Today in History, July 16, 1862:
In spite of naval heroes like Capt. John Paul Jones, the first Rear Admiral in the US Navy is commissioned on this date…Rear Admiral David Farragut.
What an amazingly important family! Farragut had been orphaned at the age of nine, when his mother died from yellow fever.
Navy Capt. David Porter took him in, and at the age of 9, Farragut was at sea as a midshipman. He served in the Pacific, commanded a captured ship at the age of 12…wounded at Val Paraiso, Chile in a battle…fought in the War of 1812 as a boy….fought pirates in the West Indies, and was the famous Captain who at Mobile Bay during the Civil War, while standing on the rigging of his ship, shouted, “Damn the Torpedoes, Full Speed Ahead!” His foster father, David Porter, foster brothers David Dixon Porter and William Porter would also be Naval war heroes.
Today in History, June 4, 1855:
US Army Major Henry C. Wayne sails aboard the USS Supply (commanded by US Navy Lt. David Dixon Porter) for the Middle East to purchase camels that would become part of the US Camel Corps. Either he or Gen. Edward Beale had convinced US Secretary of War Jefferson Davis that the animals would be perfect for transportation in the American Southwest.
70 camels would eventually be part of the Corps, and they WERE perfect for transporting supplies long distances…but they were also cranky and difficult to manage, and scared the Army’s horses. When the US Civil War began, the project was largely forgotten as the new Union Secretary of War, Edwin M. Stanton, didn’t support it. Feral camels were seen roaming the Southwestern United States as late as 1941 as a result.
You may have noticed some other interesting names mentioned. David Dixon Porter was part of an already famous naval family…Farragut. David would serve with distinction in the Civil War.
The USS Supply. If her planks could have talked. The Mexican-American War….she was instrumental. Through her life she make numerous trips to the Levant…served in South Africa, South America, Brazil…she was part of two Expeditions Commodore Mathew C. Perry made to Japan, sailing into Odo Harbor on the Historic dates.
Then Supply returned and became part of the swashbuckling adventures during the Civil War Blockading Squadrons.
Today in History, April 25, 1862:
Have you ever walked along the levee in the French Quarter in New Orleans, Louisiana? If you have, it’s difficult not to be awed when you look UP at the top of the levee and see a ship floating across the water…well above you.
The view makes it very obvious how incredibly vulnerable the city is to the Mighty Mississippi and the massive ships sailing her channel.
On this date in 1862 Union Admiral David Farragut had already led his fleet of US Navy ships past Ft. Jackson and Ft. St. Phillips below the Crescent City, he and his crews blew past nascent the Confederate “Navy” and placed their heavy guns off of New Orleans.
The New Orleans military, government and citizens were told…it was obvious…if they didn’t surrender, the US Navy would fire DOWN into the wooden structures of the Quarter….they may, if necessary, blast a hole in the levee and simply let nature flood out the defenders.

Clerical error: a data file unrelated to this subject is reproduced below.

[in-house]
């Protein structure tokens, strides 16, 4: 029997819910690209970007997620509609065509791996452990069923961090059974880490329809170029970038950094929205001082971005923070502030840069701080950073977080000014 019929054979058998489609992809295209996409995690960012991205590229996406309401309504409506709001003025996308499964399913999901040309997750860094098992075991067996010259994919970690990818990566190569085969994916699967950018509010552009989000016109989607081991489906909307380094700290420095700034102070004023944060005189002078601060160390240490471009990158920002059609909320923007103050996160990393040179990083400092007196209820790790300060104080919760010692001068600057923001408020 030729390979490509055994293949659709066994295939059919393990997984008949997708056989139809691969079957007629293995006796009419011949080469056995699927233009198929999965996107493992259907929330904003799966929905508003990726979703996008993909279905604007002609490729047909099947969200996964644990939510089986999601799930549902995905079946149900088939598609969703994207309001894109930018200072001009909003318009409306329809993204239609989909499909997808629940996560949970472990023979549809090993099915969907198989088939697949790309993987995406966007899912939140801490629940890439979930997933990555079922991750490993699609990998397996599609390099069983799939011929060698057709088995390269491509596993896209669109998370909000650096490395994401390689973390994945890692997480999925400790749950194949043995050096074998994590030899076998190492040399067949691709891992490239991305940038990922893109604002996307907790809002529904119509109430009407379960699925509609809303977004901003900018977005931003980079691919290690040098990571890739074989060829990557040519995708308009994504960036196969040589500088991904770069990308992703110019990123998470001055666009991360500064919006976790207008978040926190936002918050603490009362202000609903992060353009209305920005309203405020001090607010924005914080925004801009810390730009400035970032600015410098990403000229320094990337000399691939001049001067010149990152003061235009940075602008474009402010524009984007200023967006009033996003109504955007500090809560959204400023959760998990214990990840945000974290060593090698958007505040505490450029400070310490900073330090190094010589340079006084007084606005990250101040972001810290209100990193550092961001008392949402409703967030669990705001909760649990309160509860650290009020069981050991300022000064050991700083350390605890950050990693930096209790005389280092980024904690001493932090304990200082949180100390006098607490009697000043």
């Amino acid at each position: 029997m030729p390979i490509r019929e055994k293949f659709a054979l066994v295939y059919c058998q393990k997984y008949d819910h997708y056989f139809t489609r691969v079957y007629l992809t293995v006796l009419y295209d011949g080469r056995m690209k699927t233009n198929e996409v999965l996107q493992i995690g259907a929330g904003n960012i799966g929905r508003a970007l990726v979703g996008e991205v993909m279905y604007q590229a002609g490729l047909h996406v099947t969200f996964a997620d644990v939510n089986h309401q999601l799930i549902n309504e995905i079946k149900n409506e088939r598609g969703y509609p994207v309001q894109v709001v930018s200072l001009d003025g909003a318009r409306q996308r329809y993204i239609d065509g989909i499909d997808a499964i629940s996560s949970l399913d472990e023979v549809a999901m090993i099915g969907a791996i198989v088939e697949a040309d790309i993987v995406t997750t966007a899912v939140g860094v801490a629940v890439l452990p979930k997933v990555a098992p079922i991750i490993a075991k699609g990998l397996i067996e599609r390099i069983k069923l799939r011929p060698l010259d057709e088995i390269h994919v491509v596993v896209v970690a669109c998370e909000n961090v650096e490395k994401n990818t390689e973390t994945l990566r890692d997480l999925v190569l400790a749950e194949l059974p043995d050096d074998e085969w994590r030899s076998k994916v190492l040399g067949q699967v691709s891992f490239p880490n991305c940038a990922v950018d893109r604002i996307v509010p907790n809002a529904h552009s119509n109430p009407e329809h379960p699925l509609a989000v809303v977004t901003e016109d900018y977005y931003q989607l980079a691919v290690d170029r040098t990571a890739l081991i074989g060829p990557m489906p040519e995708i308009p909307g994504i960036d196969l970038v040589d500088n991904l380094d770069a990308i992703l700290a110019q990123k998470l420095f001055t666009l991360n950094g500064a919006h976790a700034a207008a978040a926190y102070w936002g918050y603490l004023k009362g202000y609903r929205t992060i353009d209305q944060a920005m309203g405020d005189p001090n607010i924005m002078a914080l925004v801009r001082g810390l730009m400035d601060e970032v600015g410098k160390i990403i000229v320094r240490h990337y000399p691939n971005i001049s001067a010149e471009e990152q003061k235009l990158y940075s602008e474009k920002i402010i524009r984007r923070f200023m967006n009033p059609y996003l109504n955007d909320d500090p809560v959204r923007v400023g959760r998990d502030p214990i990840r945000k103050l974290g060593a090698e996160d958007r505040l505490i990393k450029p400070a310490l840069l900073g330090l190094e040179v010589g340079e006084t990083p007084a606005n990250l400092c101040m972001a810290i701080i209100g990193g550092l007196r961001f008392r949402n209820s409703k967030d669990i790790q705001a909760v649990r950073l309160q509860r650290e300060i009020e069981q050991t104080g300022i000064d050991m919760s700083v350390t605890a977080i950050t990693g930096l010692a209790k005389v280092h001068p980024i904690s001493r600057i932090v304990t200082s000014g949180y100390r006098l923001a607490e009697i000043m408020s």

Confederate General Mansfield Lovell told Major Moore what would happen if resisted. So they stalled while Lovell shipped his troops and equipment north by rail to Vicksburg.
Finally on April 29 the residents folded. By May 2 the Confederates relinquished the largest, most industrial, cosmopolitan city in the Confederacy. Remember the rivers were the thoroughfares in the 1800’s.
The Union now had control of NOLA’S resources, and now the Union could ship supplies north from the Gulf as far as Vicksburg and north to south.
The War had seen a major change. And the citizens of New Orleans would find peace with General Butler worse than war with Farragut. But thats a different story.
Today in History, April 29: 1862 – The surrender of New Orleans. The Confederacy was determined to protect the jewel of the South, it’s largest port and therefore source of supply from abroad. They were convinced the attack would come from the north, and placed the bulk of their army forces and naval forces in Tennessee and Mississippi. This left New Orleans to be defended by about 3,000 militia and two forts below her on the River, Ft. Jackson and Ft. St. Phillip. Union Flag Officer David Farragut took his force of Union ships and tried to silence the forts, and failing that decided to run past the batteries in a fierce battle. By the 28th his fleet lay off the city on the Mississippi. If you’ve ever been to the French Quarter and watched ships move by ABOVE you on the river, you’ll understand why the Confederate commander there told the mayor the battle was already lost and withdrew his forces. The next day, the 29th, Farragut’s childhood home surrendered to him. David Farragut was adopted by Capt. David Porter after his mother died, and began his naval career at age 9. He would become the first Rear Admiral, the first Vice Admiral, and the first Admiral in the US Navy. His adoptive brothers, David Dixon Porter and William Porter would also be naval heroes that attained flag rank. The capture of New Orleans by Union forces helped cut off the Confederacy from outside supply, and from their territories in the west.
Coincidentally, on this same date in 1629, 17-year-old Joan of Arc led a force that liberated Orleans, France from the English.